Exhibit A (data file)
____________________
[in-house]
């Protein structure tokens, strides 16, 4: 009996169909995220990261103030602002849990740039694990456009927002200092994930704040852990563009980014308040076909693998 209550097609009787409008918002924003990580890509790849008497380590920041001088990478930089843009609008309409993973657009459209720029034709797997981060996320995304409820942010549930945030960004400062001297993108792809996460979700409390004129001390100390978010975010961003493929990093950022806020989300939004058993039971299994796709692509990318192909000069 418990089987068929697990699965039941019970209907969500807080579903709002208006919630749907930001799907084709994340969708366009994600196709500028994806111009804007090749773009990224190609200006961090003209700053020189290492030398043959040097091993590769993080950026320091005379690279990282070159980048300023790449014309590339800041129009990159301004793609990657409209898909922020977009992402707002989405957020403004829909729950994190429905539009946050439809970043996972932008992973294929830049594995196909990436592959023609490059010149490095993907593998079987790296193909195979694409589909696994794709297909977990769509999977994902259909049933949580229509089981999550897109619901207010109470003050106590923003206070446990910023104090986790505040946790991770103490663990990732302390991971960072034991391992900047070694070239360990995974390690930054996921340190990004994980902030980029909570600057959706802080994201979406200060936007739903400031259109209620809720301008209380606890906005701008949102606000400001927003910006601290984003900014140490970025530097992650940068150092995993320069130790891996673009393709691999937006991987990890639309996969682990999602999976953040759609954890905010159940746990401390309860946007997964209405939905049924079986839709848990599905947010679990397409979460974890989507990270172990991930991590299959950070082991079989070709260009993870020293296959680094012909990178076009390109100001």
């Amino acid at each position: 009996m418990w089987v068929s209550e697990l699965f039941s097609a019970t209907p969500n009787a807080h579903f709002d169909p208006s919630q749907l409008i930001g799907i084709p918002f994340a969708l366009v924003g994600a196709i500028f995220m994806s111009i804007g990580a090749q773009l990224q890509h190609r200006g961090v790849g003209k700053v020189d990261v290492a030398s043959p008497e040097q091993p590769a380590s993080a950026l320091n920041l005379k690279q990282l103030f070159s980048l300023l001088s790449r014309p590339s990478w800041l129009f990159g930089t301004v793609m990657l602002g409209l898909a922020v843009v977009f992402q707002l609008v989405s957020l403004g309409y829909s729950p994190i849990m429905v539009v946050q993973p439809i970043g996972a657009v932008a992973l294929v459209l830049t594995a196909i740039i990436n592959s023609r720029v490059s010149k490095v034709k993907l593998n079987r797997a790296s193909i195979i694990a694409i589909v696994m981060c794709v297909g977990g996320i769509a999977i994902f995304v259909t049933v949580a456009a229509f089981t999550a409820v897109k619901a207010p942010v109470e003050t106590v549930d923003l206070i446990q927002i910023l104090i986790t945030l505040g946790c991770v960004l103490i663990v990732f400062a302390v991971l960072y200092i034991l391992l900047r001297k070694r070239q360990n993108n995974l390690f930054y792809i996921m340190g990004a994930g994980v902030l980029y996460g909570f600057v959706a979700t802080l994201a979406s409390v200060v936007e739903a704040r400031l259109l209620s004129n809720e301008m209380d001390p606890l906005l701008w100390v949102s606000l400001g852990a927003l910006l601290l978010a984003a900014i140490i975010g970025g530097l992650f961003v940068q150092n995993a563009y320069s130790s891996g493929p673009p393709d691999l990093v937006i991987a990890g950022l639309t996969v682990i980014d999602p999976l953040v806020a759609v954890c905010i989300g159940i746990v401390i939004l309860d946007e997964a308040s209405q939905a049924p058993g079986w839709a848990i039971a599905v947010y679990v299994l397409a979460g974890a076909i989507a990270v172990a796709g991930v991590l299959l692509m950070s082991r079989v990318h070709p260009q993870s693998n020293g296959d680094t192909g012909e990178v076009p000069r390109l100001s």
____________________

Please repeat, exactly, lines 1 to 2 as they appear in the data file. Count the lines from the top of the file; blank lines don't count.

[in-house]
């Protein structure tokens, strides 16, 4: 009996169909995220990261103030602002849990740039694990456009927002200092994930704040852990563009980014308040076909693998 209550097609009787409008918002924003990580890509790849008497380590920041001088990478930089843009609008309409993973657009459209720029034709797997981060996320995304409820942010549930945030960004400062001297993108792809996460979700409390004129001390100390978010975010961003493929990093950022806020989300939004058993039971299994796709692509990318192909000069 418990089987068929697990699965039941019970209907969500807080579903709002208006919630749907930001799907084709994340969708366009994600196709500028994806111009804007090749773009990224190609200006961090003209700053020189290492030398043959040097091993590769993080950026320091005379690279990282070159980048300023790449014309590339800041129009990159301004793609990657409209898909922020977009992402707002989405957020403004829909729950994190429905539009946050439809970043996972932008992973294929830049594995196909990436592959023609490059010149490095993907593998079987790296193909195979694409589909696994794709297909977990769509999977994902259909049933949580229509089981999550897109619901207010109470003050106590923003206070446990910023104090986790505040946790991770103490663990990732302390991971960072034991391992900047070694070239360990995974390690930054996921340190990004994980902030980029909570600057959706802080994201979406200060936007739903400031259109209620809720301008209380606890906005701008949102606000400001927003910006601290984003900014140490970025530097992650940068150092995993320069130790891996673009393709691999937006991987990890639309996969682990999602999976953040759609954890905010159940746990401390309860946007997964209405939905049924079986839709848990599905947010679990397409979460974890989507990270172990991930991590299959950070082991079989070709260009993870020293296959680094012909990178076009390109100001």